“All roads” (including the cyber-highway) lead to the seat of the New Empire that proclaimed itself as the “policeman of the world” and decides the destiny of peoples. For the “policeman of the world” there is no problem even if half a million people are killed in the Desert Thunderstorm and hundreds of thousands in Afghanistan and Iraq for the sake of bringing peace! The “policeman of the world” promises security by dividing the world as “those who are with us and those with the terrorists.” As in the old Rome, so it is in the American Empire – order is imposed by an iron hand.

Economic Globalization and Militarization of the Empire

The international trade brought riches to Rome. Zerbe quotes a Roman writer: “The arrivals and departures of ships never stop, so that one would express admiration not only for the harbor but even for the sea. So everything comes together here, trade, seafaring, farming, the scourings of the mines, all the crafts that exist and have existed, all that is produced or grown.” (Aristides) Revelation 18:11-13 lists “cargo of gold, silver, jewels, pearls, fine linen, purple, silk and scarlet, all kinds of scented wood, all articles of ivory, all articles of costly wood, bronze, iron and marble, cinnamon, spice, incense, myrrh, frankincense, wine, oil, fine flour and wheat, cattle and sheep, horses and chariots, and slaves.”

Zerbe further explains that the international traders are not different from today’s purveyors of economic globalization. He notes that the satirical dirge on Babylon, the prostitute, in Revelation Chapter 18, highlights the economic domination of Rome. Babylon’s global traders “have enriched themselves through the power of excess/luxury” (18:3) and they “have become powers of the earth” (18:23). The global traders specialize in want, not on need, just like the manufacturers of globalization products of today. The book of Revelation highlights in the above list of goods an exploitative system that benefited an urban elite at the expense of the majority of the populace.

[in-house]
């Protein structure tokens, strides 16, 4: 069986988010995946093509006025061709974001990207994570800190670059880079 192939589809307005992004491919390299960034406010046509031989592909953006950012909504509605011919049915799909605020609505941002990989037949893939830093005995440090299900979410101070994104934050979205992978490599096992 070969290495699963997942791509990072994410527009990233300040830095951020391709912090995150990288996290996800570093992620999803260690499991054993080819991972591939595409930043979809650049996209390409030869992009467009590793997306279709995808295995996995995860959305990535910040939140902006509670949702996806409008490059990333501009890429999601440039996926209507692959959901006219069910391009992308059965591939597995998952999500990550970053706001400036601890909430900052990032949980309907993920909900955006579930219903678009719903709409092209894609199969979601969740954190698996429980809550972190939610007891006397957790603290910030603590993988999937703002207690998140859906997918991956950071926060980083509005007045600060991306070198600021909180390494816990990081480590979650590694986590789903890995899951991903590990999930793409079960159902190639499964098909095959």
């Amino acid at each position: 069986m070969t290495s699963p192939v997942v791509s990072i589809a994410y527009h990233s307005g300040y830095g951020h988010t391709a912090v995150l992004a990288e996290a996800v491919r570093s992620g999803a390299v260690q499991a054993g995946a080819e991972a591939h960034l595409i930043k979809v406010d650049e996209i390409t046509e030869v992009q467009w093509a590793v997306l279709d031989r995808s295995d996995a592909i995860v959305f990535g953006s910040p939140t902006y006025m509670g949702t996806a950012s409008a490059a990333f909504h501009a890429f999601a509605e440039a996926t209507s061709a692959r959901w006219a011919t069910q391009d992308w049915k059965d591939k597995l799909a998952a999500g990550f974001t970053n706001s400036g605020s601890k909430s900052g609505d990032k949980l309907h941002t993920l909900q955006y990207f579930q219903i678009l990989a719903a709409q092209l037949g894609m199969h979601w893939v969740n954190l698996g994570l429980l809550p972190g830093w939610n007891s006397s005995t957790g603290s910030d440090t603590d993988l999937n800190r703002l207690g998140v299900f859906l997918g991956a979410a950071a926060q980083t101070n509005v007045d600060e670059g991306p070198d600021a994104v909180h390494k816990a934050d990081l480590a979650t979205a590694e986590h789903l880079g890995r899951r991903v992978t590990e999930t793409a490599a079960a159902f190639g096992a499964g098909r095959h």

“The Philippines is ours forever… a territory belonging to the United States”

In 1900, Sen. Albert J. Beveridge articulated such imperialist position which has become true in the decades to come when he said: “We shall establish trading-posts throughout the world as distributing points for American Products…We shall build a navy to the measure of our greatness… Our institutions will follow our flag on the wings of our commerce. And American law, American order, American civilization and the American flag will plant themselves on shores, hitherto bloody and benighted, but, by those agencies of God, henceforth to be beautiful and bright.”[10]

The New Empire can easily be what was spoken of Rome of the Book of Revelation. Consider Sen. Henry Cabot Lodge’s letter to President McKinley in May 1898: “But the time has come when (the home) market is not enough for our teeming industries, and the great demand of the day as in outlet for our products. We cannot secure that outlet from other protective countries… so our only chance is to extend our American market by acquiring more trade territory. With our protective wall around the Philippine Islands, its ten million inhabitants (sic: we were about 16M), as the advance in civilization, would have to buy our goods, and we should have so much additional market for our home manufacturers. As a natural and logical sequence of the protective system, we should now acquire these islands and whatever other outlying territories seems desirable.”[11]